An Incredible Journey Comes to an End

Caught a matinee showing of the final installment to “The Hobbit” trilogy “Battle of the Five Armies” and let me just say that no matter what the book purists say, I thoroughly enjoyed this movie. There are a few cons to the pros, I’ll get to them in a minute, but the positives far outweigh the negative. “Battle of the Five Armies” picks up right where “Desolation of Smaug” left off, with the fierce dragon unleashed and descends upon Lake Town setting it ablaze. Frankly, they could have tacked this part easily to the end of the last film instead of devoting a mere 10 minutes in the beginning to slaying the dragon. It would have worked fine opening with showing the people of Lake Town in their boats making their way to Dale. Then we go back to Bilbo and the Dwarves who had made it into Erebor and witness the sickness overcoming Thorin that needs to be dealt with before all hell breaks loose. Then there is of course the epic battle which ensues. It is quite hard though to judge this film on its own as it is a literal continuation of a three part story.

The production quality is through the roof. Peter Jackson loves to go big and it shows as he and his crew of many immerse the viewer into his version of Middle Earth. We are treated to some of the most beautiful scenery New Zealand has to offer and a story just as engaging. This movie did have less scenes that seemed to drag out needlessly as they cut between different groups before they all came together for the climax, though the battle itself was a tad long. The special effects were well placed and not overpowering.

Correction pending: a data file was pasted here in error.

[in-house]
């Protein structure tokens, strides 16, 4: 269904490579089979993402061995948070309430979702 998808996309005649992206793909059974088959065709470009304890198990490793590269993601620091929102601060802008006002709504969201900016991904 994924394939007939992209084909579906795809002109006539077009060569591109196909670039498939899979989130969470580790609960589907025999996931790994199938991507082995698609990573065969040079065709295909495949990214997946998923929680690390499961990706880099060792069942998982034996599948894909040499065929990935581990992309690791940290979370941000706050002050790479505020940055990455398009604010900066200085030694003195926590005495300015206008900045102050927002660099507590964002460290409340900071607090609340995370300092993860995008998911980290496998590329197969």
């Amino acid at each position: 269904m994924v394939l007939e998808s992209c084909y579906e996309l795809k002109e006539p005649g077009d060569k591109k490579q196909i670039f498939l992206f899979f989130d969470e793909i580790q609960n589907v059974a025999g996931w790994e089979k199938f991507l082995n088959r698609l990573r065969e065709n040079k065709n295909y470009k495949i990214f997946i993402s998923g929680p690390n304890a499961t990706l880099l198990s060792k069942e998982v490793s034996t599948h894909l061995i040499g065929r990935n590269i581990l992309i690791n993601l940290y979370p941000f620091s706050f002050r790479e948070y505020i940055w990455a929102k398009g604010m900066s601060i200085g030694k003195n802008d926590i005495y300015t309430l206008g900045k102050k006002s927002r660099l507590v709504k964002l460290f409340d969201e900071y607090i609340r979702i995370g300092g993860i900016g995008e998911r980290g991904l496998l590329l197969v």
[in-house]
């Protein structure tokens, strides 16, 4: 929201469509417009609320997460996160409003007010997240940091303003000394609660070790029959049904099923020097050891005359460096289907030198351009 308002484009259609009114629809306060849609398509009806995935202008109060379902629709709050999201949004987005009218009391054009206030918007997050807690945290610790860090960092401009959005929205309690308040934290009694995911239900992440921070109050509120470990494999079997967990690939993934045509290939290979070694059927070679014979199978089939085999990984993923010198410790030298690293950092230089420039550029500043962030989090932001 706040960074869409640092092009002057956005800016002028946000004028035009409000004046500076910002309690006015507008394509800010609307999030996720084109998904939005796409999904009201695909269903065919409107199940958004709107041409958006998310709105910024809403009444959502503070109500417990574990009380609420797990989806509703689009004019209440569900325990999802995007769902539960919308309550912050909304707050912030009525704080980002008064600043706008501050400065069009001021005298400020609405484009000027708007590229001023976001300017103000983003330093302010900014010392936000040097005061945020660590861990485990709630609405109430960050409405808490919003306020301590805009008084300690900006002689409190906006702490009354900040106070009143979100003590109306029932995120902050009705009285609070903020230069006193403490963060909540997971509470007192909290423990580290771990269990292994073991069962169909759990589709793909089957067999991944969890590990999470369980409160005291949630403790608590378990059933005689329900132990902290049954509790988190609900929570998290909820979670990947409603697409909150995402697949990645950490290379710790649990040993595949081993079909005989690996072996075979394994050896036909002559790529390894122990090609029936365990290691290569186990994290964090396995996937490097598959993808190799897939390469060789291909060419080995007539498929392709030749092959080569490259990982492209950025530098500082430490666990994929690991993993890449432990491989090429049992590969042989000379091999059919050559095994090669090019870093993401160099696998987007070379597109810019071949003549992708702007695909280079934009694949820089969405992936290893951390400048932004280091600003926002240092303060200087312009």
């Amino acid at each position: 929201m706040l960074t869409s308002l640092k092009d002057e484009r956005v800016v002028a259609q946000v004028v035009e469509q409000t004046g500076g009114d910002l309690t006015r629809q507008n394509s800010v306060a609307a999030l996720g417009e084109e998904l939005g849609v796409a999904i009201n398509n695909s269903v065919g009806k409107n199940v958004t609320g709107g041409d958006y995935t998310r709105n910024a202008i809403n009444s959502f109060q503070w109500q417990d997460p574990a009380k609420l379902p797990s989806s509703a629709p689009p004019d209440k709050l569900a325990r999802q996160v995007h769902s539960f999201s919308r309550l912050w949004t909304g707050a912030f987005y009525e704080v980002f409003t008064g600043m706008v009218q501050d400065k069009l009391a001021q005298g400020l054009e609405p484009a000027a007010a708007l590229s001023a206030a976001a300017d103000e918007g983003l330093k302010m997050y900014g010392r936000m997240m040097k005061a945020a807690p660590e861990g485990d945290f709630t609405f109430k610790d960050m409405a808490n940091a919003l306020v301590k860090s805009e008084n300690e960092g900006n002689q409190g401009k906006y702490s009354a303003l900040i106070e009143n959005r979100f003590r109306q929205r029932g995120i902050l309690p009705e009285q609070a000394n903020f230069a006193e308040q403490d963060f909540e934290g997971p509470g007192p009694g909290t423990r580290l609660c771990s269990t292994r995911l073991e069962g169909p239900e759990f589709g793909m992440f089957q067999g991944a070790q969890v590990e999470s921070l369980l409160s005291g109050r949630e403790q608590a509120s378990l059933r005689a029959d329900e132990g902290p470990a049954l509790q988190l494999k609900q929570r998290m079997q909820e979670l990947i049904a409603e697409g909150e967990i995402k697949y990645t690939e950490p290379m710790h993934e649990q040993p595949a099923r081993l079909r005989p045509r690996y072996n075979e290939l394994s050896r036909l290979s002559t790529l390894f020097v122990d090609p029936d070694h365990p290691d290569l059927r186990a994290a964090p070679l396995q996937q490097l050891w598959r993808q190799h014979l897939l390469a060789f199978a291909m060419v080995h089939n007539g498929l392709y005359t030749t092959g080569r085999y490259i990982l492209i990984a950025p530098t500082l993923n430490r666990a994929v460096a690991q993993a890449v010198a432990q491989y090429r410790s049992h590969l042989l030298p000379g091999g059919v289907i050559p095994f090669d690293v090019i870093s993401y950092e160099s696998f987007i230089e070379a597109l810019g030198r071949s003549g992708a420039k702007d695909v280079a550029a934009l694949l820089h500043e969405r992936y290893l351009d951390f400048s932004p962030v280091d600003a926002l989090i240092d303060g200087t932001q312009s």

The set of films on the whole, as wonderfully done as they were, really could have been done in two parts instead of three. There is, in all three films, a lot of unnecessary padding. The story being as testosterone heavy as it is, I can understand that adding a female character like Tauriel may have seemed like a good idea and while I liked her, she didn’t feel necessary to the story. To me her only purpose felt like it was only to be a love interest to the handsome young Kili, which again as much as I love a bit of romance, was not necessary to the story. As much as I love Legolas, many of his scenes were not really necessary either. I don’t even recall Legolas having more than a passing mention in the book actually. With all the build up they did for the Necromancer in the second film, they quickly sent him on his way in this one. I did like the bridging to the “Lord of the Rings” movies. Of course my biggest negative argument though would be that given the title of the movie, shouldn’t the titular character in “The Hobbit” have a bigger part? While the real hero of the story was there, he was not there enough and it did not feel like it was about the Hobbit and more like being about the dwarves of Erebor.

Overall, this installment gets 7.5 out of 10 with the trilogy on the whole I give a respectable 8. The key to enjoying any film adapted from a book is to not think about the book. No film is ever exactly to the books.

About DarkPhoenix

I am an open book. My pages are just stuck together.
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